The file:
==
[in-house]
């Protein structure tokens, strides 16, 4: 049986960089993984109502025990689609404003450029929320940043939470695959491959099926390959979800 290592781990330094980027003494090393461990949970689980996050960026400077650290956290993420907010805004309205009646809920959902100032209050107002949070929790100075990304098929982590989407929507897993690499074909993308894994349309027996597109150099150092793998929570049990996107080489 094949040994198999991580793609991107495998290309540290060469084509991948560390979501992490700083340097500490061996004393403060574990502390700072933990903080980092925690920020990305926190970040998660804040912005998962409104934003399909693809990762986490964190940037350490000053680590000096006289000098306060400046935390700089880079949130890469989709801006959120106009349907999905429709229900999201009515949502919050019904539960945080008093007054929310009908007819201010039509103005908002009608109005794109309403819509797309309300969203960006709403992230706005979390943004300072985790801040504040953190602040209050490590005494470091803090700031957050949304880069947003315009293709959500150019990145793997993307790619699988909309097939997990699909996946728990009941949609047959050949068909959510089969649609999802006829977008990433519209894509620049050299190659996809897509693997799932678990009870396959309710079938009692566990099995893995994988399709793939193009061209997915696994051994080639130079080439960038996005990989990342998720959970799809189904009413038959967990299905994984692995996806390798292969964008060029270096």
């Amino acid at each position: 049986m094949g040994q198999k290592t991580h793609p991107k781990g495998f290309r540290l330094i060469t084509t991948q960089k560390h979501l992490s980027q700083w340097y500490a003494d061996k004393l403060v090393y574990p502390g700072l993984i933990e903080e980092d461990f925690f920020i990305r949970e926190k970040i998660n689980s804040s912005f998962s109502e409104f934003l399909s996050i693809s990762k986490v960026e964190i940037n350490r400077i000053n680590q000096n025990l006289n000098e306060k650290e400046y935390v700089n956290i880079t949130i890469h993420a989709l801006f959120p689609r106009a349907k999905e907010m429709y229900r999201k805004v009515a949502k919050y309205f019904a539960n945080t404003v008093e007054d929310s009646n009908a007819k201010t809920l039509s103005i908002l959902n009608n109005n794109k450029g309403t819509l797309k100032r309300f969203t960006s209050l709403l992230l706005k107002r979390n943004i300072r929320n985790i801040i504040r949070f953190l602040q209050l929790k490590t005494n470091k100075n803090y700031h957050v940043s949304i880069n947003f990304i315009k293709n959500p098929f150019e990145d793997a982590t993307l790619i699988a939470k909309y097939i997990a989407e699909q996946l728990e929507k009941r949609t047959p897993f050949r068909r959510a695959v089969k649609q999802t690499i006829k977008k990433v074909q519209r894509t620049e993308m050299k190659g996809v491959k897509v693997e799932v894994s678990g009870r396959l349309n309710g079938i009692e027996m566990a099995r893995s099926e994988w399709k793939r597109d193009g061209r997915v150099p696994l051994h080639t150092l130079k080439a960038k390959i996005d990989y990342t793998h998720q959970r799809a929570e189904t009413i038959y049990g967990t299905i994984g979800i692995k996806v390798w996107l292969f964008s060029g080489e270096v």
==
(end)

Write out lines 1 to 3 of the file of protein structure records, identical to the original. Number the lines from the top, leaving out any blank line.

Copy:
[in-house]
């Protein structure tokens, strides 16, 4: 049986960089993984109502025990689609404003450029929320940043939470695959491959099926390959979800 290592781990330094980027003494090393461990949970689980996050960026400077650290956290993420907010805004309205009646809920959902100032209050107002949070929790100075990304098929982590989407929507897993690499074909993308894994349309027996597109150099150092793998929570049990996107080489 094949040994198999991580793609991107495998290309540290060469084509991948560390979501992490700083340097500490061996004393403060574990502390700072933990903080980092925690920020990305926190970040998660804040912005998962409104934003399909693809990762986490964190940037350490000053680590000096006289000098306060400046935390700089880079949130890469989709801006959120106009349907999905429709229900999201009515949502919050019904539960945080008093007054929310009908007819201010039509103005908002009608109005794109309403819509797309309300969203960006709403992230706005979390943004300072985790801040504040953190602040209050490590005494470091803090700031957050949304880069947003315009293709959500150019990145793997993307790619699988909309097939997990699909996946728990009941949609047959050949068909959510089969649609999802006829977008990433519209894509620049050299190659996809897509693997799932678990009870396959309710079938009692566990099995893995994988399709793939193009061209997915696994051994080639130079080439960038996005990989990342998720959970799809189904009413038959967990299905994984692995996806390798292969964008060029270096």
């Amino acid at each position: 049986m094949g040994q198999k290592t991580h793609p991107k781990g495998f290309r540290l330094i060469t084509t991948q960089k560390h979501l992490s980027q700083w340097y500490a003494d061996k004393l403060v090393y574990p502390g700072l993984i933990e903080e980092d461990f925690f920020i990305r949970e926190k970040i998660n689980s804040s912005f998962s109502e409104f934003l399909s996050i693809s990762k986490v960026e964190i940037n350490r400077i000053n680590q000096n025990l006289n000098e306060k650290e400046y935390v700089n956290i880079t949130i890469h993420a989709l801006f959120p689609r106009a349907k999905e907010m429709y229900r999201k805004v009515a949502k919050y309205f019904a539960n945080t404003v008093e007054d929310s009646n009908a007819k201010t809920l039509s103005i908002l959902n009608n109005n794109k450029g309403t819509l797309k100032r309300f969203t960006s209050l709403l992230l706005k107002r979390n943004i300072r929320n985790i801040i504040r949070f953190l602040q209050l929790k490590t005494n470091k100075n803090y700031h957050v940043s949304i880069n947003f990304i315009k293709n959500p098929f150019e990145d793997a982590t993307l790619i699988a939470k909309y097939i997990a989407e699909q996946l728990e929507k009941r949609t047959p897993f050949r068909r959510a695959v089969k649609q999802t690499i006829k977008k990433v074909q519209r894509t620049e993308m050299k190659g996809v491959k897509v693997e799932v894994s678990g009870r396959l349309n309710g079938i009692e027996m566990a099995r893995s099926e994988w399709k793939r597109d193009g061209r997915v150099p696994l051994h080639t150092l130079k080439a960038k390959i996005d990989y990342t793998h998720q959970r799809a929570e189904t009413i038959y049990g967990t299905i994984g979800i692995k996806v390798w996107l292969f964008s060029g080489e270096v």